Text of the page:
Unlike a judge, a hearing officer is authorized to practice law and be a partner in a law firm if the lawyer or law firm does not practice in traffic court. Likewise, a hearing officer is also permitted to perform pro bono hours for legal aid for so long as legal aid staff attorneys do not represent clients who come before the hearing officer or appear in civil or criminal traffic court. It is logical to extend this rationale to a hearing officer’s service as an officer or director of legal aid. Therefore, the inquiring hearing officer may serve as President of the Board of Directors of Legal Aid for so long as the organization does not represent clients in traffic court or otherwise engage in litigation in traffic court.



Florida Statutes, Section 318.36

Fla. Code Jud. Conduct, Canons 1, 2A, 3, 4 and 5

Fla. JEAC Op. 10-17

Fla. JEAC Op.  86-16



The Judicial Ethics Advisory Committee is expressly charged with rendering advisory opinions interpreting the application of the Code of Judicial Conduct to specific circumstances confronting or affecting a judge or judicial candidate.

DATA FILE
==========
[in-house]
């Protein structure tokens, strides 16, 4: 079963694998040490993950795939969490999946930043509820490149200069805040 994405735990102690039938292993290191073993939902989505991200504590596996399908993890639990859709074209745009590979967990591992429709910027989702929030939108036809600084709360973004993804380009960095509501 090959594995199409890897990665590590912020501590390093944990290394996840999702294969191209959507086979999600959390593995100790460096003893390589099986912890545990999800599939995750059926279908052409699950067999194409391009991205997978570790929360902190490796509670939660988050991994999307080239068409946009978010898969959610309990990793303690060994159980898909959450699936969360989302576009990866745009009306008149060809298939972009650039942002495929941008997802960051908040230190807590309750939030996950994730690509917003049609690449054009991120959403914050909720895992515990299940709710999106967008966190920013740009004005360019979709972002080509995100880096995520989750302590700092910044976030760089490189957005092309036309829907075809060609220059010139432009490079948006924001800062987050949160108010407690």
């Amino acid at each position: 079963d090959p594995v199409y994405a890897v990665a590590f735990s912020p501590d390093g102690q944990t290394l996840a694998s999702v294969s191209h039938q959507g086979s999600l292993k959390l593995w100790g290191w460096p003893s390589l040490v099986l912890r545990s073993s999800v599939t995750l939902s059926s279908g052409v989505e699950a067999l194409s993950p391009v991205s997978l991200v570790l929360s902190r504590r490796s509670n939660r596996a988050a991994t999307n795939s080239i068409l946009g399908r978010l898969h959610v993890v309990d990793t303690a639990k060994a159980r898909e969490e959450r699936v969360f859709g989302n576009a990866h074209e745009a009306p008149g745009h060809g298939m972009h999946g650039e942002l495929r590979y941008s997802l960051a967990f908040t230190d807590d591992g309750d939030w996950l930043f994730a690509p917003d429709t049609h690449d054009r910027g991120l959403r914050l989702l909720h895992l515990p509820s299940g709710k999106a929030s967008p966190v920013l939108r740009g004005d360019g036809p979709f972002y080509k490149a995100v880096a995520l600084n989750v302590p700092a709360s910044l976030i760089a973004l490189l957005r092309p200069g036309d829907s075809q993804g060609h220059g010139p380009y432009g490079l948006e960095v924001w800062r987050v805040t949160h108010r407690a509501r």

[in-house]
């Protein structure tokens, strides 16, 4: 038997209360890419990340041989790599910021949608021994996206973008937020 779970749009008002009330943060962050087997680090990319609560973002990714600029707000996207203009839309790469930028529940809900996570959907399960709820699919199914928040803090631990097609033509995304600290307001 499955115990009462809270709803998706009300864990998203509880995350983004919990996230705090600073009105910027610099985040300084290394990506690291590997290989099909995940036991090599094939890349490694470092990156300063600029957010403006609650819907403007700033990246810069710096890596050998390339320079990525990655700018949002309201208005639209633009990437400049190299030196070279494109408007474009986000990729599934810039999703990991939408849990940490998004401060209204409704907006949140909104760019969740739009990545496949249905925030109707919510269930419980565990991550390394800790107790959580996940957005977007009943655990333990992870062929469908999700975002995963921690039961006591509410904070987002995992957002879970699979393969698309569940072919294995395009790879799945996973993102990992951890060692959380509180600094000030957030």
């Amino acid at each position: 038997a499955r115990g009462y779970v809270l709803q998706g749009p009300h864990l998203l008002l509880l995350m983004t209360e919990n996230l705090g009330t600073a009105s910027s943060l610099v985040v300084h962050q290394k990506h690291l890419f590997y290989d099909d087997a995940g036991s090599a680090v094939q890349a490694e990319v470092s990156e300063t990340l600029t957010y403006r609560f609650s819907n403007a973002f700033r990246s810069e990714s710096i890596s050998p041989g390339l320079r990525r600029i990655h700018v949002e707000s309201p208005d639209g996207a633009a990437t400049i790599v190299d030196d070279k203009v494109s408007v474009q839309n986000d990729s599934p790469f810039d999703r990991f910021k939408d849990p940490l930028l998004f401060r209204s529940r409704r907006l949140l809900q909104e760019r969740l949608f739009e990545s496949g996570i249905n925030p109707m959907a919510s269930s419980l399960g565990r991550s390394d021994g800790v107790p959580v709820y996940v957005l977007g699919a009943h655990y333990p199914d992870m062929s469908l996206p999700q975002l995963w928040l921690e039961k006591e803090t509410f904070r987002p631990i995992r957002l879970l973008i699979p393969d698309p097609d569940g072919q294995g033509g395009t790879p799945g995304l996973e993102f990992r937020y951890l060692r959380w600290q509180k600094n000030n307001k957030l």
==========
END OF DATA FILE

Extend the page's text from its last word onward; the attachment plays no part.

Its opinions are advisory to the inquiring party, to the Judicial Qualifications Commission and to the judiciary at large. Conduct that is consistent with an advisory opinion issued by the Committee may be evidence of good faith on the part of the judge, but the Judicial Qualifications Commission is not bound by the interpretive opinions by the Committee. See Petition of the Committee on Standards of Conduct Governing Judges, 698 So. 2d 834 (Fla. 1997). However, in reviewing the recommendations of the Judicial Qualifications Commission for discipline, the Florida Supreme Court will consider conduct in accordance with a Committee opinion as evidence of good faith. See Id.

The Committee expresses no view on whether any proposed conduct of an inquiring judge is consistent with substantive law which governs any proceeding over which the inquiring judge may preside. The Committee only has authority to interpret the Code of Judicial Conduct, and therefore its opinions deal only with the issue of whether the proposed conduct violates a provision of that Code.

For further information, contact Judge Roberto Arias, Chair, Judicial Ethics Advisory Committee, Duval County Courthouse, 501 West Adams Street, Room 7180, Jacksonville, Florida 32202-4603.

Participating Members:
Judge Roberto Arias, Judge Nina Ashenafi-Richardson, Judge Robert T. Benton II, Dean Bunch, Esquire, Judge Lisa Davidson, Judge Jack Espinosa, Jr., Judge Jonathan D. Gerber, Judge T. Michael Jones, Judge Barbara Lagoa, Patricia E. Lowry, Esquire, Judge Michael Raiden and Judge Richard Townsend.  

Copies furnished to:
Inquiring judge (Name of the Inquiring Judge deleted)
Justice Charles T. Canady
John A Tomasino, Clerk of Supreme Court
All Committee Members
Executive Director of the J.Q.C.
Office of the State Courts Administrator